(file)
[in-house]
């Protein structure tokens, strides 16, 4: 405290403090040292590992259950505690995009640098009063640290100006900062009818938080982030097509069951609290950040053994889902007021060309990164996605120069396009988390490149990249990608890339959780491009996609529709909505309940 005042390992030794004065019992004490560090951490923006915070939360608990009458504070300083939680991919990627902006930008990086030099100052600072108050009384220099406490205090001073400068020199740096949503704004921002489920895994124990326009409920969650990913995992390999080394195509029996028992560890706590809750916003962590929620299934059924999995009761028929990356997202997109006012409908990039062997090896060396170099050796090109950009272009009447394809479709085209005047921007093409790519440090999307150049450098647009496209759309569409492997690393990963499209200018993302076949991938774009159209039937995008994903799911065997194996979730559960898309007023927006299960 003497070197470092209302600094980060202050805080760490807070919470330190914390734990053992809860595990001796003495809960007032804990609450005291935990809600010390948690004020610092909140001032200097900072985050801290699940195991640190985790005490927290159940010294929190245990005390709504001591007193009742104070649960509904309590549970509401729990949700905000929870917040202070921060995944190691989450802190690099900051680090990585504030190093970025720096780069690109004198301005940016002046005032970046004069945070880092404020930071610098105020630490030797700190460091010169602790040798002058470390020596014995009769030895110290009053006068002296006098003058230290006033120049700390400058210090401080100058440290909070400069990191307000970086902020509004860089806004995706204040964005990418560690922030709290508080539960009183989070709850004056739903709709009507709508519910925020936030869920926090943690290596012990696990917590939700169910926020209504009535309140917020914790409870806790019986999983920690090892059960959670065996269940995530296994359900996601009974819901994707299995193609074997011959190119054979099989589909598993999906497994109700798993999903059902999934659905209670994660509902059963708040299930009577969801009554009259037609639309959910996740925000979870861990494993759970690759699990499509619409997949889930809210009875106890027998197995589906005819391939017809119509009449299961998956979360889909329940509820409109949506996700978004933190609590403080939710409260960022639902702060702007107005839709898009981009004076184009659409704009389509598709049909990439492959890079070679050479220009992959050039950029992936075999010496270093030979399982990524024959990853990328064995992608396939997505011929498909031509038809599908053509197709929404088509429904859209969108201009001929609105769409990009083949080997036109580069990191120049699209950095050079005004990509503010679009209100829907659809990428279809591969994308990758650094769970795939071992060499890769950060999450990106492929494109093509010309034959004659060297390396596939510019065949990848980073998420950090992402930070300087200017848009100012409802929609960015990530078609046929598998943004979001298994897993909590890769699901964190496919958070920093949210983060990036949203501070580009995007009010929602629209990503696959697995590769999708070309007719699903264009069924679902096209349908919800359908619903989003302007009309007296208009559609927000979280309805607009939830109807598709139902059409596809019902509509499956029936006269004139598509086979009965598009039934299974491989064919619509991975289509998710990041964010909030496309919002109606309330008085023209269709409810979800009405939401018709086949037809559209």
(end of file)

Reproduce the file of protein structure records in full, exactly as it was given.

[in-house]
């Protein structure tokens, strides 16, 4: 405290403090040292590992259950505690995009640098009063640290100006900062009818938080982030097509069951609290950040053994889902007021060309990164996605120069396009988390490149990249990608890339959780491009996609529709909505309940 005042390992030794004065019992004490560090951490923006915070939360608990009458504070300083939680991919990627902006930008990086030099100052600072108050009384220099406490205090001073400068020199740096949503704004921002489920895994124990326009409920969650990913995992390999080394195509029996028992560890706590809750916003962590929620299934059924999995009761028929990356997202997109006012409908990039062997090896060396170099050796090109950009272009009447394809479709085209005047921007093409790519440090999307150049450098647009496209759309569409492997690393990963499209200018993302076949991938774009159209039937995008994903799911065997194996979730559960898309007023927006299960 003497070197470092209302600094980060202050805080760490807070919470330190914390734990053992809860595990001796003495809960007032804990609450005291935990809600010390948690004020610092909140001032200097900072985050801290699940195991640190985790005490927290159940010294929190245990005390709504001591007193009742104070649960509904309590549970509401729990949700905000929870917040202070921060995944190691989450802190690099900051680090990585504030190093970025720096780069690109004198301005940016002046005032970046004069945070880092404020930071610098105020630490030797700190460091010169602790040798002058470390020596014995009769030895110290009053006068002296006098003058230290006033120049700390400058210090401080100058440290909070400069990191307000970086902020509004860089806004995706204040964005990418560690922030709290508080539960009183989070709850004056739903709709009507709508519910925020936030869920926090943690290596012990696990917590939700169910926020209504009535309140917020914790409870806790019986999983920690090892059960959670065996269940995530296994359900996601009974819901994707299995193609074997011959190119054979099989589909598993999906497994109700798993999903059902999934659905209670994660509902059963708040299930009577969801009554009259037609639309959910996740925000979870861990494993759970690759699990499509619409997949889930809210009875106890027998197995589906005819391939017809119509009449299961998956979360889909329940509820409109949506996700978004933190609590403080939710409260960022639902702060702007107005839709898009981009004076184009659409704009389509598709049909990439492959890079070679050479220009992959050039950029992936075999010496270093030979399982990524024959990853990328064995992608396939997505011929498909031509038809599908053509197709929404088509429904859209969108201009001929609105769409990009083949080997036109580069990191120049699209950095050079005004990509503010679009209100829907659809990428279809591969994308990758650094769970795939071992060499890769950060999450990106492929494109093509010309034959004659060297390396596939510019065949990848980073998420950090992402930070300087200017848009100012409802929609960015990530078609046929598998943004979001298994897993909590890769699901964190496919958070920093949210983060990036949203501070580009995007009010929602629209990503696959697995590769999708070309007719699903264009069924679902096209349908919800359908619903989003302007009309007296208009559609927000979280309805607009939830109807598709139902059409596809019902509509499956029936006269004139598509086979009965598009039934299974491989064919619509991975289509998710990041964010909030496309919002109606309330008085023209269709409810979800009405939401018709086949037809559209």